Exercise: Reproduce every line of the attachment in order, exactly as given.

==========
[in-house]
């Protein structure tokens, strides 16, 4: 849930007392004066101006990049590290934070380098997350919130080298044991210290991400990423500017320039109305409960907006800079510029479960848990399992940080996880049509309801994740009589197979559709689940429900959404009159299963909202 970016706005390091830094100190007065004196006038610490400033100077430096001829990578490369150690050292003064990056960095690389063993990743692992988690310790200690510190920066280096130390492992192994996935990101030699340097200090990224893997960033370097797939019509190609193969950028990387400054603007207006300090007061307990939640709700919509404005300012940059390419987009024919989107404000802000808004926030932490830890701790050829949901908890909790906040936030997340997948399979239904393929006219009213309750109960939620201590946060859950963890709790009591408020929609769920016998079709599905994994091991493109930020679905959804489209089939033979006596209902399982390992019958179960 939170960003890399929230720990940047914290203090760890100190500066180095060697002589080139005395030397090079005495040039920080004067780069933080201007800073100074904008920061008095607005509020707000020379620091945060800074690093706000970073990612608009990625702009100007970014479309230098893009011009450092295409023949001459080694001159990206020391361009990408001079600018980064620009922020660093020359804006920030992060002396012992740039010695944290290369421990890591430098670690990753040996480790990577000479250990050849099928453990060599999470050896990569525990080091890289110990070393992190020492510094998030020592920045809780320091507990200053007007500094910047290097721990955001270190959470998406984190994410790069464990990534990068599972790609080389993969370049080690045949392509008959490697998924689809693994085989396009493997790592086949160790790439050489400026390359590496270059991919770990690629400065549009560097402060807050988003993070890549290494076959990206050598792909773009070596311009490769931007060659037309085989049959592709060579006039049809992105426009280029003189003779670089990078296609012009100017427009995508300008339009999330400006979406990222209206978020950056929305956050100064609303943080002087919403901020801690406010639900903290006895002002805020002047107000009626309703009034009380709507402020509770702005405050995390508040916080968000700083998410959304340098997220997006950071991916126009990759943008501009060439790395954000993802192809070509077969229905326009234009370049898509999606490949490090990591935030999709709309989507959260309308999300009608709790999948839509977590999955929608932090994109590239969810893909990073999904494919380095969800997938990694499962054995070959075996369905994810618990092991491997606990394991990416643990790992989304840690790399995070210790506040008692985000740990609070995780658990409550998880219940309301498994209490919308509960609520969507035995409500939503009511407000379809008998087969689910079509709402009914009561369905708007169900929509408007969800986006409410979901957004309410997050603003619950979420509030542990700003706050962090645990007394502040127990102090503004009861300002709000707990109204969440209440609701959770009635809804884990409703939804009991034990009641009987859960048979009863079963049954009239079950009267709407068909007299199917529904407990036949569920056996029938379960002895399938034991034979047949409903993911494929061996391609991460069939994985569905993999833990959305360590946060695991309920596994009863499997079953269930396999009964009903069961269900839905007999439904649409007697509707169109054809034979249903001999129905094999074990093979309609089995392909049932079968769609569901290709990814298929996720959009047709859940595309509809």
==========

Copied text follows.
[in-house]
């Protein structure tokens, strides 16, 4: 849930007392004066101006990049590290934070380098997350919130080298044991210290991400990423500017320039109305409960907006800079510029479960848990399992940080996880049509309801994740009589197979559709689940429900959404009159299963909202 970016706005390091830094100190007065004196006038610490400033100077430096001829990578490369150690050292003064990056960095690389063993990743692992988690310790200690510190920066280096130390492992192994996935990101030699340097200090990224893997960033370097797939019509190609193969950028990387400054603007207006300090007061307990939640709700919509404005300012940059390419987009024919989107404000802000808004926030932490830890701790050829949901908890909790906040936030997340997948399979239904393929006219009213309750109960939620201590946060859950963890709790009591408020929609769920016998079709599905994994091991493109930020679905959804489209089939033979006596209902399982390992019958179960 939170960003890399929230720990940047914290203090760890100190500066180095060697002589080139005395030397090079005495040039920080004067780069933080201007800073100074904008920061008095607005509020707000020379620091945060800074690093706000970073990612608009990625702009100007970014479309230098893009011009450092295409023949001459080694001159990206020391361009990408001079600018980064620009922020660093020359804006920030992060002396012992740039010695944290290369421990890591430098670690990753040996480790990577000479250990050849099928453990060599999470050896990569525990080091890289110990070393992190020492510094998030020592920045809780320091507990200053007007500094910047290097721990955001270190959470998406984190994410790069464990990534990068599972790609080389993969370049080690045949392509008959490697998924689809693994085989396009493997790592086949160790790439050489400026390359590496270059991919770990690629400065549009560097402060807050988003993070890549290494076959990206050598792909773009070596311009490769931007060659037309085989049959592709060579006039049809992105426009280029003189003779670089990078296609012009100017427009995508300008339009999330400006979406990222209206978020950056929305956050100064609303943080002087919403901020801690406010639900903290006895002002805020002047107000009626309703009034009380709507402020509770702005405050995390508040916080968000700083998410959304340098997220997006950071991916126009990759943008501009060439790395954000993802192809070509077969229905326009234009370049898509999606490949490090990591935030999709709309989507959260309308999300009608709790999948839509977590999955929608932090994109590239969810893909990073999904494919380095969800997938990694499962054995070959075996369905994810618990092991491997606990394991990416643990790992989304840690790399995070210790506040008692985000740990609070995780658990409550998880219940309301498994209490919308509960609520969507035995409500939503009511407000379809008998087969689910079509709402009914009561369905708007169900929509408007969800986006409410979901957004309410997050603003619950979420509030542990700003706050962090645990007394502040127990102090503004009861300002709000707990109204969440209440609701959770009635809804884990409703939804009991034990009641009987859960048979009863079963049954009239079950009267709407068909007299199917529904407990036949569920056996029938379960002895399938034991034979047949409903993911494929061996391609991460069939994985569905993999833990959305360590946060695991309920596994009863499997079953269930396999009964009903069961269900839905007999439904649409007697509707169109054809034979249903001999129905094999074990093979309609089995392909049932079968769609569901290709990814298929996720959009047709859940595309509809």